Democratic presidential candidate Mike Bloomberg said Vice President Mike Pence is a “nice guy,” but he dismissed him as unqualified to head up the nation’s novel coronavirus response.
Bloomberg’s criticism came just a day after President Donald Trump tapped Pence to coordinate the government’s efforts to address the epidemic.
“He was one of those people that said smoking has nothing to do with cancer,” Bloomberg said. “He just does not have the knowledge to do this job.”
He told PBS NewsHour anchor and managing editor Judy Woodruff that, if he were elected president, he would not need to appoint a czar to oversee coronavirus because he would already have government officials in place who could respond appropriately.
While the Trump administration and congressional Democrats disagree about how much money should be devoted to develop a vaccine and build up local government responses to prevent a large-scale epidemic, Bloomberg said lawmakers should not argue about specific dollar figures.
“We go about these things backwards,” Bloomberg said. “We’re arguing about money when, we should be arguing about how you save lives.”
Other highlights from the interview:
- Bloomberg made his sixth visit to Texas, just days before the state’s voters head to the polls in one of the first contests where his name will appear on the ballot. The Lone Star state is Super Tuesday’s second-biggest prize after California, but Bloomberg predicted it would be a good day for Vermont Sen. Bernie Sanders, who is leading in recent national polling. “I think he’ll certainly get more than anybody else,” Bloomberg said of Sanders’ chances to win the majority of more than 1,300 delegates at stake Tuesday.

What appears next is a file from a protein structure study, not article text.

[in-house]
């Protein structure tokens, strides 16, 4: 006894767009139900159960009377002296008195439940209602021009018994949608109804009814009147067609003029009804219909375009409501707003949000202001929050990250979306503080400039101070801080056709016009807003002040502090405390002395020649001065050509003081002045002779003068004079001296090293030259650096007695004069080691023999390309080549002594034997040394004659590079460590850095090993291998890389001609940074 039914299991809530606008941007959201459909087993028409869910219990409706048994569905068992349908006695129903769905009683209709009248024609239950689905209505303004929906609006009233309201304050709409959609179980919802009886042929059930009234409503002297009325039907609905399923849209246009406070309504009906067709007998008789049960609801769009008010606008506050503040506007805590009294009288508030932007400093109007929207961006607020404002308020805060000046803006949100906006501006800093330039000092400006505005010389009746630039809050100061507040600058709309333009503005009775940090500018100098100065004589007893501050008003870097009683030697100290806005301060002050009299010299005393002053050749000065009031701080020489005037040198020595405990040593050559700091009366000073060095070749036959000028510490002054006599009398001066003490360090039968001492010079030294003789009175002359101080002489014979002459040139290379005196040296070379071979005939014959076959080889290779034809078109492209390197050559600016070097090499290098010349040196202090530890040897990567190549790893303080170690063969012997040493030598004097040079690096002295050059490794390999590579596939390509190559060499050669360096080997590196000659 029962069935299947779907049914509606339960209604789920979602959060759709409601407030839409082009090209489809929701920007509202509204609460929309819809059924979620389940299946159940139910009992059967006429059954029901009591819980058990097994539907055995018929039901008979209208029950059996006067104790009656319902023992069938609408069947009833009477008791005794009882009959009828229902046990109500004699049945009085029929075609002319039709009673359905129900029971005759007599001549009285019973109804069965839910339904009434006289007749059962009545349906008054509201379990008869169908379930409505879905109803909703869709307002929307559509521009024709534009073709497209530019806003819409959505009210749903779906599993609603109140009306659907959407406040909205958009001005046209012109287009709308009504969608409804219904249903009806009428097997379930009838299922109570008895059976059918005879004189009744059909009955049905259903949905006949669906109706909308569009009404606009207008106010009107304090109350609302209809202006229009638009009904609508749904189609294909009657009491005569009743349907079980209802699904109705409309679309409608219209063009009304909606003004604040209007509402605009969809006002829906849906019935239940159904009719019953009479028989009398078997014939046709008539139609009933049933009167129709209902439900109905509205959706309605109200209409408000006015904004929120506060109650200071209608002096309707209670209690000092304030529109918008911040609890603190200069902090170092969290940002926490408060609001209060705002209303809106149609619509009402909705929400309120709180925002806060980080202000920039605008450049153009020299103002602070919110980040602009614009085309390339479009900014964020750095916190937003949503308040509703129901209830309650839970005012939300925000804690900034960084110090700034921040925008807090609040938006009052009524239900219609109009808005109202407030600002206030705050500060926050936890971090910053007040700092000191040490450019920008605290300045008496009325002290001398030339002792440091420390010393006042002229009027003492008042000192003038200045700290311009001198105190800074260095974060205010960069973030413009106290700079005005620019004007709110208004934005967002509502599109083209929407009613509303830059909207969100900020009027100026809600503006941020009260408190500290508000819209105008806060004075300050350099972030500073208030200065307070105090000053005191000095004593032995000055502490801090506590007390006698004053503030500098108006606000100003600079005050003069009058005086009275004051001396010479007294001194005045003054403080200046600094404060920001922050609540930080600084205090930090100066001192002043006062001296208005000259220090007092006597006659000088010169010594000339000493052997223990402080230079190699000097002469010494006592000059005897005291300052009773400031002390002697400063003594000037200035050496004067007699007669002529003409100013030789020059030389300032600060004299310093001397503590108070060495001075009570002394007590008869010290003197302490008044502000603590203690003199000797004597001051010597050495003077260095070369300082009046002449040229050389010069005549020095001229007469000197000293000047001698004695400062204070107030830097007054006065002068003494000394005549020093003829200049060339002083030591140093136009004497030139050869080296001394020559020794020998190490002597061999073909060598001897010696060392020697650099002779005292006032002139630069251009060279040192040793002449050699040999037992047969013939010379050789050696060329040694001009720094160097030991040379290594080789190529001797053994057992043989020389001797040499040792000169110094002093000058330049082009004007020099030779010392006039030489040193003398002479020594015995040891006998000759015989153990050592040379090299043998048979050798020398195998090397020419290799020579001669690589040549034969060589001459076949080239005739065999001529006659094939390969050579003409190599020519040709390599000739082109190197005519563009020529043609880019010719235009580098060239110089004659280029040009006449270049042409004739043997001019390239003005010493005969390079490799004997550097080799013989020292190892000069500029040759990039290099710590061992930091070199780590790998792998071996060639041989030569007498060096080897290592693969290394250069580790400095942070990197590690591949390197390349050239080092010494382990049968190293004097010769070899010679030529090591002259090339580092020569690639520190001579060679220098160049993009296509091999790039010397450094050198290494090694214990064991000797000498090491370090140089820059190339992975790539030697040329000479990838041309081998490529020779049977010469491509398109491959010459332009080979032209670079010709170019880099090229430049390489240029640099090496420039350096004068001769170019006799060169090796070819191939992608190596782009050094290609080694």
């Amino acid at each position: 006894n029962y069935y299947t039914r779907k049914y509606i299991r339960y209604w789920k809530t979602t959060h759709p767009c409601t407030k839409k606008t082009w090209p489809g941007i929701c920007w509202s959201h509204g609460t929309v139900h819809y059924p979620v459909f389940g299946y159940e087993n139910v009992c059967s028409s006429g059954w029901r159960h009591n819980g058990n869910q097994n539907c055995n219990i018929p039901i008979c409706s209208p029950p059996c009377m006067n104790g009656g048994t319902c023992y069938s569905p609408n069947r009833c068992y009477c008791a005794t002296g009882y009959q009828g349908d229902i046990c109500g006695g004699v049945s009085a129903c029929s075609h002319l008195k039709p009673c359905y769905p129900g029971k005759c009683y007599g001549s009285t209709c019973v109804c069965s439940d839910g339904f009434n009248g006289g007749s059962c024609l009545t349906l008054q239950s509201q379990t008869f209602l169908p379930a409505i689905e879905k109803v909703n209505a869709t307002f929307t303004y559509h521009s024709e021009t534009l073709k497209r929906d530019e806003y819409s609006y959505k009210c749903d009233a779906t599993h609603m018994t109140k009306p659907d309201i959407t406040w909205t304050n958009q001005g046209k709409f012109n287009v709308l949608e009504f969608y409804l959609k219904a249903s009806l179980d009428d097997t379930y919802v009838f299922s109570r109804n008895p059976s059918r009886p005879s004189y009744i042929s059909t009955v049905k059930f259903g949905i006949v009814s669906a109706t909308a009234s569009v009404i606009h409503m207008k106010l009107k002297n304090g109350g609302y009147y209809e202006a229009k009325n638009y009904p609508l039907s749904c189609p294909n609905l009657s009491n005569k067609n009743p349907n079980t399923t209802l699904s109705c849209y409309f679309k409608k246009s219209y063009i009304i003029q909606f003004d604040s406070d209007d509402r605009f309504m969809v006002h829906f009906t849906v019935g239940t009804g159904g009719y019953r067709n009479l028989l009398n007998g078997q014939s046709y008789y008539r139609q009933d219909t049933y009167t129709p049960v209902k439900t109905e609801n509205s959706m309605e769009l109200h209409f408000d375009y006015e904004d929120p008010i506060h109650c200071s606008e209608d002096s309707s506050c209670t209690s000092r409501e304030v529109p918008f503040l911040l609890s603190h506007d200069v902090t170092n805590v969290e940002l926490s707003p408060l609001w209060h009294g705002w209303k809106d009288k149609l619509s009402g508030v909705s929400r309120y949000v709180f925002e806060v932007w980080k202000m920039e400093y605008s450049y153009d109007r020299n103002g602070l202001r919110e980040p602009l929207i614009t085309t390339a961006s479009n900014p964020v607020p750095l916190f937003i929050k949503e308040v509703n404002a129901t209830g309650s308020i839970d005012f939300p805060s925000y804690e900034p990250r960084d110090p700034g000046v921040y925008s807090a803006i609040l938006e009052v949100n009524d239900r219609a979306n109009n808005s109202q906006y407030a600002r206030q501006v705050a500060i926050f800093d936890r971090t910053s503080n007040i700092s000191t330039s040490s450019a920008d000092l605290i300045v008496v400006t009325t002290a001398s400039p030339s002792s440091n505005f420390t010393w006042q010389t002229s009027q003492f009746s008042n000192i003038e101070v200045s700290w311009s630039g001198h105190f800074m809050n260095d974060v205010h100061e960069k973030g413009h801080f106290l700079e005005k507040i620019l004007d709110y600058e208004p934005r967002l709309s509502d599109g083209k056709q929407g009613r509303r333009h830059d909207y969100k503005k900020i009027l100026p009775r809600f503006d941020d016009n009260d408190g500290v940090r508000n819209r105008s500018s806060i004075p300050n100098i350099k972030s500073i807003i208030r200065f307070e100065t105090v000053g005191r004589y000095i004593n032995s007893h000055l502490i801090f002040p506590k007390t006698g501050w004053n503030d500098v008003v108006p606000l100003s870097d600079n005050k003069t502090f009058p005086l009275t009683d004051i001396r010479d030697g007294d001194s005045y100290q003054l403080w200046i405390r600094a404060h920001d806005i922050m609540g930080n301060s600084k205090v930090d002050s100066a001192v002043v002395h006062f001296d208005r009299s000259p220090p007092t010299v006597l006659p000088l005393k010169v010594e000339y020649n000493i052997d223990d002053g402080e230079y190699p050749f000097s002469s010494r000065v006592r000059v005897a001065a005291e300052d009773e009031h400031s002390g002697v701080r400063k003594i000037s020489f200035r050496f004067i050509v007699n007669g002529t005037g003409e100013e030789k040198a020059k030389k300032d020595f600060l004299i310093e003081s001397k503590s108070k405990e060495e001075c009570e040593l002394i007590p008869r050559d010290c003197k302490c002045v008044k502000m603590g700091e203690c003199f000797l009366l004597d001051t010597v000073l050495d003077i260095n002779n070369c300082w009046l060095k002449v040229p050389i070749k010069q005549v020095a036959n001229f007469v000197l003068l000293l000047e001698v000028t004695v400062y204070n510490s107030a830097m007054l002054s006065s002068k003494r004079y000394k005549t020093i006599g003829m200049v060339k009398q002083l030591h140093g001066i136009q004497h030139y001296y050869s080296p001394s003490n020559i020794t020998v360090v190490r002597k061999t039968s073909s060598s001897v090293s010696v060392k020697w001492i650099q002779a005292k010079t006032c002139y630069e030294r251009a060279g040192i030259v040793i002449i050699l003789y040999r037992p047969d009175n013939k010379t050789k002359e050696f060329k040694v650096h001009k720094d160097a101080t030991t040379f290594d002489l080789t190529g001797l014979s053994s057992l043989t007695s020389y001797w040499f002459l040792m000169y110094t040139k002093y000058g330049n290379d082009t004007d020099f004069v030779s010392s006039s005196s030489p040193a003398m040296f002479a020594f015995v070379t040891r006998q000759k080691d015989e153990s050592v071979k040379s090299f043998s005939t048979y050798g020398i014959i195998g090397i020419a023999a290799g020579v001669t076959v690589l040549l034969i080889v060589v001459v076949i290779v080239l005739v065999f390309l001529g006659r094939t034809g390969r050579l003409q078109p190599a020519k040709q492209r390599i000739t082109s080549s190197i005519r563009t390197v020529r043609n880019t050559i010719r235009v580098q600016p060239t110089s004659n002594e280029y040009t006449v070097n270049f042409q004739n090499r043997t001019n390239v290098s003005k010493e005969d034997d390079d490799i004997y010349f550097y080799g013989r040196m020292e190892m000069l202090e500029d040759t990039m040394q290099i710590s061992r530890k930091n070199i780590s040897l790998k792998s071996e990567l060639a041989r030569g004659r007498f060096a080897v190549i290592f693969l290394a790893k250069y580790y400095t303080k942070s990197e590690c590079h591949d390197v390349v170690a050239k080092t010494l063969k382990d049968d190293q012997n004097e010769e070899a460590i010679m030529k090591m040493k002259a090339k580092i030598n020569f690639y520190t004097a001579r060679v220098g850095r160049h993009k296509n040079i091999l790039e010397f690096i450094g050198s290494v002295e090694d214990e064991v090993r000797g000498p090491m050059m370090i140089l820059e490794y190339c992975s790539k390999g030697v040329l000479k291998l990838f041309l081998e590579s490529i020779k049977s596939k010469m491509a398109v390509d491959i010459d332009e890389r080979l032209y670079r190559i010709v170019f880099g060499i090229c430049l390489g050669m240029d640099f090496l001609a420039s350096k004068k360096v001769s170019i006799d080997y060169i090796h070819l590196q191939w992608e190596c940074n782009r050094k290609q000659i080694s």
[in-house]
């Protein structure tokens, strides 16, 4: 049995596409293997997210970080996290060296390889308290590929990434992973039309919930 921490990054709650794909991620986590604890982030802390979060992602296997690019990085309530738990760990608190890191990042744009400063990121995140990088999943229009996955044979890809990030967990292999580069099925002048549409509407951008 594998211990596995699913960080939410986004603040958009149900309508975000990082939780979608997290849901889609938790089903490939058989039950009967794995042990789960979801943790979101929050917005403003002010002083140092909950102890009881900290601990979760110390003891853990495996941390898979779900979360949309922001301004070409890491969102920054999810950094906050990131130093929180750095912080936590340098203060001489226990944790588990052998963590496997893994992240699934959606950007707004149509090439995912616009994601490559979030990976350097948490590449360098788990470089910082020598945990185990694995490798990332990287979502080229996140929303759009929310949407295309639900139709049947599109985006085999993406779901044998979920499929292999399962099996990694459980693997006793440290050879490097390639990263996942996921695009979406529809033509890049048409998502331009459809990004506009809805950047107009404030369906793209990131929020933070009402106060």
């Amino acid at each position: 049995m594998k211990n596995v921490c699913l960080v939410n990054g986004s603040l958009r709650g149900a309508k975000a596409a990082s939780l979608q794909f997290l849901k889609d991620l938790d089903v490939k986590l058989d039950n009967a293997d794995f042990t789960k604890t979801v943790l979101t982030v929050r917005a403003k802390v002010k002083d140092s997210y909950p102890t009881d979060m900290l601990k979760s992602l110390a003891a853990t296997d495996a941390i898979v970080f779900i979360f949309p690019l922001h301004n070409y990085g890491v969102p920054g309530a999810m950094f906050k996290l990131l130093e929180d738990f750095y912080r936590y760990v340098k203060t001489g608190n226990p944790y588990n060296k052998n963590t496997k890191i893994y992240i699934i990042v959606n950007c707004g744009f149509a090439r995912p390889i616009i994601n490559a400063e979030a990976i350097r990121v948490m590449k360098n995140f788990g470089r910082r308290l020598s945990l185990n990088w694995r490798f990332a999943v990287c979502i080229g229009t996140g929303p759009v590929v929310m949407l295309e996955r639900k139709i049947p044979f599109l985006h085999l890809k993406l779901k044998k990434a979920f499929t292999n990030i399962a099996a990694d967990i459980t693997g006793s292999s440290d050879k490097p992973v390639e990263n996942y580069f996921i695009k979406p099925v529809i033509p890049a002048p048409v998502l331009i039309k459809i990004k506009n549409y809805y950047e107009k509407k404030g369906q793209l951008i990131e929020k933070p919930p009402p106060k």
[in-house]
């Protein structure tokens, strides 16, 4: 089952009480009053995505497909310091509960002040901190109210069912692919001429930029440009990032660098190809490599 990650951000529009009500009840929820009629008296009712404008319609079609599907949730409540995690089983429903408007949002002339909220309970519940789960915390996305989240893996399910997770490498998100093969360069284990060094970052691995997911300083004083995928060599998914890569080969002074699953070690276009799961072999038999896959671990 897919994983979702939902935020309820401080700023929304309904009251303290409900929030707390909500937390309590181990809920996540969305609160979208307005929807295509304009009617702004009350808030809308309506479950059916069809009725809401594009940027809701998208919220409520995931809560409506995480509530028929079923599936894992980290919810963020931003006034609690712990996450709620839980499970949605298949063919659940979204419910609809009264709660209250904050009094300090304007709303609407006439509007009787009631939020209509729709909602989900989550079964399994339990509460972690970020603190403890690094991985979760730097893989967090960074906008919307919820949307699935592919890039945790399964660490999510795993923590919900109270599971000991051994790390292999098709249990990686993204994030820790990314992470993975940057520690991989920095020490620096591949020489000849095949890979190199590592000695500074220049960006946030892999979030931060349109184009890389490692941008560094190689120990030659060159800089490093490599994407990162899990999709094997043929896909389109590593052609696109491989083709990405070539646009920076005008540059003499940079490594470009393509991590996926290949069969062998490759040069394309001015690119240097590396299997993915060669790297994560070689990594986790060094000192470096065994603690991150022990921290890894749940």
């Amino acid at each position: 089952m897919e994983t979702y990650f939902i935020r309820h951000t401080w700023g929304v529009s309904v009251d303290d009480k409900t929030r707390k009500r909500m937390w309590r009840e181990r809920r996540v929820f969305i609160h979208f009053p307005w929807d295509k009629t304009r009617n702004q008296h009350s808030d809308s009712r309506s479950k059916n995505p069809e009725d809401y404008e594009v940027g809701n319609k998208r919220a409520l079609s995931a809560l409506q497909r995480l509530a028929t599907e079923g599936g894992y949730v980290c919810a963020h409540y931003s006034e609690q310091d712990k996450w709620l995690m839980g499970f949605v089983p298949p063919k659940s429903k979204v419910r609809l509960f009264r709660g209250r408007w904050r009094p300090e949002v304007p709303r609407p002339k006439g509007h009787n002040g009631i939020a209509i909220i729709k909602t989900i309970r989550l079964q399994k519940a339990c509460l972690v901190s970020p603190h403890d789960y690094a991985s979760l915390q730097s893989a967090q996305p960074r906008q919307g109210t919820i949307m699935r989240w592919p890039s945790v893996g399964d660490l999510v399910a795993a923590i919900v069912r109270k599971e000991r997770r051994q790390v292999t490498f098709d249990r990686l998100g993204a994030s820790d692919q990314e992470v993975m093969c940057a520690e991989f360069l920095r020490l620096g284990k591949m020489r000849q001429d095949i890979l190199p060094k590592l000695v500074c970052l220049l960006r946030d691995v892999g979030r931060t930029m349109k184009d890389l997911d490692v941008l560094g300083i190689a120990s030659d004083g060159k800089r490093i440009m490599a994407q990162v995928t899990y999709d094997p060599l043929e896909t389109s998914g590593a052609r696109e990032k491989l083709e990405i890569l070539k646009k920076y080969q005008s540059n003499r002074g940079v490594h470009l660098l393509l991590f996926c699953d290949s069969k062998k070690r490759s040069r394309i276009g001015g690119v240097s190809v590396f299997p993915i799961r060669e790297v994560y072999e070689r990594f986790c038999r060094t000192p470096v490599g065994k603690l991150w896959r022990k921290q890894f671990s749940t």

- Since launching his campaign in November, Bloomberg has spent hundreds of millions of dollars on television advertising. One ad in particular ties the former mayor to former President Barack Obama, even as Obama’s vice president Joe Biden dismisses their connection. Bloomberg said he voted for Obama in 2008 and 2012 and that the campaigns are largely reflective of their working relationship during the years they were both in office. “I didn’t agree with everything that President Obama did,” Bloomberg said. “We did a lot of things together over eight years. And he’s a friend, and I’ve talked to him a number of times since then, socialized.”
- Bloomberg, who is worth an estimated $50 billion, has promised to release his tax returns in the coming weeks, but he told NewsHour those would be redacted versions similar to the disclosures he made as mayor. “I don’t want to hurt the company and all its employees,” Bloomberg said. “But the public has a right to know where my money comes from, anything that could be a possible conflict, and what I do with my money.”
Watch Judy Woodruff’s full interview with Michael Bloomberg in the player above.